What are the similarities and differences between compostable and biodegradable dog poop bags?
The similarity is that both bags need air or an aerobic environment to break down.
The differences are:
- All compostable materials are usually biodegradable
- Biodegradable materials are only compostable if they meet all the compostable criteria which usually involves checks against biodegradability, disintegration, absence of contamination or difference from existing compost physical/chemical makeup, other chemical/physical parameters, worm tests and heavy metal tests.
What are the requirements and guidelines for the term ‘compostable’?
This can be a little bit tricky to answer because there are several in depth and detailed criteria compostable materials must meet (refer to the above paragraph).
Once again,the testing standards of ASTM D6400 or D6868 are referred to.
Should you consider compostable dog poop bags?
In reality, compostable dog bag and dog waste bags are generally not accepted by industrial composting sites due to the risk they present in contaminating the compost.
Similarly, if you do it at home, you can contaminate your current compost heap, or, the pathogens, parasites and nasties contained in the dog poop can be dangerous if not composted properly – plus composting dog poop requires higher temperatures and other conditions that a residential compost pile usually can’t meet.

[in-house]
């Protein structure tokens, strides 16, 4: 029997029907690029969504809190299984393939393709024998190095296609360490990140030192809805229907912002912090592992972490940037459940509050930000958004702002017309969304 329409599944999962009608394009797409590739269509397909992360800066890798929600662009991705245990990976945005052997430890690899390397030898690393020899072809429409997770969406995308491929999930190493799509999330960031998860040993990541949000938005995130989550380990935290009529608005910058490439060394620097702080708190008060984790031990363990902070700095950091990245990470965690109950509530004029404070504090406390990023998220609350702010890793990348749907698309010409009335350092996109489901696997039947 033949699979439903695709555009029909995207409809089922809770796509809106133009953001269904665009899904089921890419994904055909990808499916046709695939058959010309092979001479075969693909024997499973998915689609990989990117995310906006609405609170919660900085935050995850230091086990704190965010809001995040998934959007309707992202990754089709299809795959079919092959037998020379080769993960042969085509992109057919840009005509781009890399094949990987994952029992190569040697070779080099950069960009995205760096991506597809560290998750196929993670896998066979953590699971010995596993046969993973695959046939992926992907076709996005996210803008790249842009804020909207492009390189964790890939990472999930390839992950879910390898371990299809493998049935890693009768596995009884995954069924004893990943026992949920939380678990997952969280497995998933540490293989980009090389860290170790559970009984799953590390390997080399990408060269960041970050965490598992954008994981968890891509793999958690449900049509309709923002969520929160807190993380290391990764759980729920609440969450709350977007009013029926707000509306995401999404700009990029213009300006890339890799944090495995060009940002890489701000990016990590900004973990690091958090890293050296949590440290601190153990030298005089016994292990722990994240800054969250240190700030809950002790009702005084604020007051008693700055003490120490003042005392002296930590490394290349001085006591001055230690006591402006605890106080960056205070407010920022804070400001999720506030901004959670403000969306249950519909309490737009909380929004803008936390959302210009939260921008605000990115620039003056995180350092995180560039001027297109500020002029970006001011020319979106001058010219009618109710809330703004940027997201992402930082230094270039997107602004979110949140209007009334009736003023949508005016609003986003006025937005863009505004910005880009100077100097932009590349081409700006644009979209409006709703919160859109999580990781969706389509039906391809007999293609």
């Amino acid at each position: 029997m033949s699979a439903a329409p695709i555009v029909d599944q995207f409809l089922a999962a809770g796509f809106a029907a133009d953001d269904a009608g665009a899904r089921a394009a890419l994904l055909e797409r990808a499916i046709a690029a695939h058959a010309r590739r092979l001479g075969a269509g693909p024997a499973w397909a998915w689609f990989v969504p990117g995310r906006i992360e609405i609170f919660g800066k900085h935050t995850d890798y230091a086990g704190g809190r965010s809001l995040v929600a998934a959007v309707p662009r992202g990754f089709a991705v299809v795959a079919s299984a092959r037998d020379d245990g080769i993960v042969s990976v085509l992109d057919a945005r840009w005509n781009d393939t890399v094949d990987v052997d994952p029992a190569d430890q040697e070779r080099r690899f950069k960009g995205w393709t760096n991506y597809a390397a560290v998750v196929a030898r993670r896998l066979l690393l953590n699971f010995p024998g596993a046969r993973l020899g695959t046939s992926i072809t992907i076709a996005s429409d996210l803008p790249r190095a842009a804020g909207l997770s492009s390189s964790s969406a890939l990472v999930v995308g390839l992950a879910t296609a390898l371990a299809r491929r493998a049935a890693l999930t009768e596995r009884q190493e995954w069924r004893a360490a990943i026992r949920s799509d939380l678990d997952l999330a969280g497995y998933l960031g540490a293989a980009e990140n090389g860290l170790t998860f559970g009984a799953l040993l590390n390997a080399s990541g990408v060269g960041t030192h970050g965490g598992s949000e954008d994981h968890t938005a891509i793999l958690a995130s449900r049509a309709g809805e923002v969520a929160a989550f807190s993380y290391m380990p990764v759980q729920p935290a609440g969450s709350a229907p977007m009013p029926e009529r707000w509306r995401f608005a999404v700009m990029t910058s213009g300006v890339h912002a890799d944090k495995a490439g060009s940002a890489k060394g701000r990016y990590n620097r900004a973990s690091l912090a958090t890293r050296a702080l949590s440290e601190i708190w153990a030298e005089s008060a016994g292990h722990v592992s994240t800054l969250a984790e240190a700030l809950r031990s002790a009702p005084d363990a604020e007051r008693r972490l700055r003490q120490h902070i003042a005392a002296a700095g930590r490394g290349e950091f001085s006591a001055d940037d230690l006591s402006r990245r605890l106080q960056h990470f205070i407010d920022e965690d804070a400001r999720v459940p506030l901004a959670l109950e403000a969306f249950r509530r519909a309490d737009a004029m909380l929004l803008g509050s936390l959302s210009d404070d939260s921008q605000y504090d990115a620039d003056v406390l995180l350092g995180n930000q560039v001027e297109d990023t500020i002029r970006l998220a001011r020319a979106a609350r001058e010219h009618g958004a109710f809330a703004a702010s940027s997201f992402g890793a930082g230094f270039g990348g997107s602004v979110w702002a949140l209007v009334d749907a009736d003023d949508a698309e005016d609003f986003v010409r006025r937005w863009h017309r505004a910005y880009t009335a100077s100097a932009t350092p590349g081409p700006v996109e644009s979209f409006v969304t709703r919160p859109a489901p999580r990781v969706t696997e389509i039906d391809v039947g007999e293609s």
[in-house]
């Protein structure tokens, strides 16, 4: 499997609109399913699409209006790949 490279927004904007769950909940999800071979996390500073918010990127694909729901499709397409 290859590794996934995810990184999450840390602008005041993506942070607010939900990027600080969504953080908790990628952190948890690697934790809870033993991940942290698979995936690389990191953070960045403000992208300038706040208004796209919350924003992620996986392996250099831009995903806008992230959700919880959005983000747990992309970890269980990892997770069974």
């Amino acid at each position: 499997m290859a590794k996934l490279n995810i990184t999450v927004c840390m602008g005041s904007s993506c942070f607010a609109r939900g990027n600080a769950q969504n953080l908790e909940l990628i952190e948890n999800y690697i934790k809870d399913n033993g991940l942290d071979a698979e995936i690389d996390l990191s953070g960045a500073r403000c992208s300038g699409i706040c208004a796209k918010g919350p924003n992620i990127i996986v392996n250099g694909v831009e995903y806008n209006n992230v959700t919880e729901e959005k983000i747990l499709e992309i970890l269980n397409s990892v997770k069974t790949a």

You might be wary of compostable bags at this stage – but, there’s definitely hope for them in the future if you can compost privately (and safely), or if your government or council/province has a pet waste composting initiative introduced.
Compostable bags also can’t be recycled.
Plastic Dog Poop and Waste Bags
- Full plastic dog poop bags are usually made with oil/petroleum – a non renewable energy source
- Plastic dog poop bags break down in the environment when exposed to UV light – it’s estimated it takes 500-1000 years for a plastic bag to fully break down in the environment
- Not only can plastic get caught and stuck inside animals who swallow it, but it can pollute water and soil with petro polymers once it breaks down
- Interestingly, plastic creates less pollution, takes less energy to make and is lighter than paper materials (paper is recyclable)
- Plastic dog poop bags can’t be recycled after use because – a) only hard plastic can be recycled and b) only dry and clean plastic can be recycled (it’s too hard to clean and dry poop bags after they have been used).
- Some plastic dog poop bags are made of recycled organic material and polymers (plastic) – these bags might be more biodegradable, but are not compostable due to not being 100% organic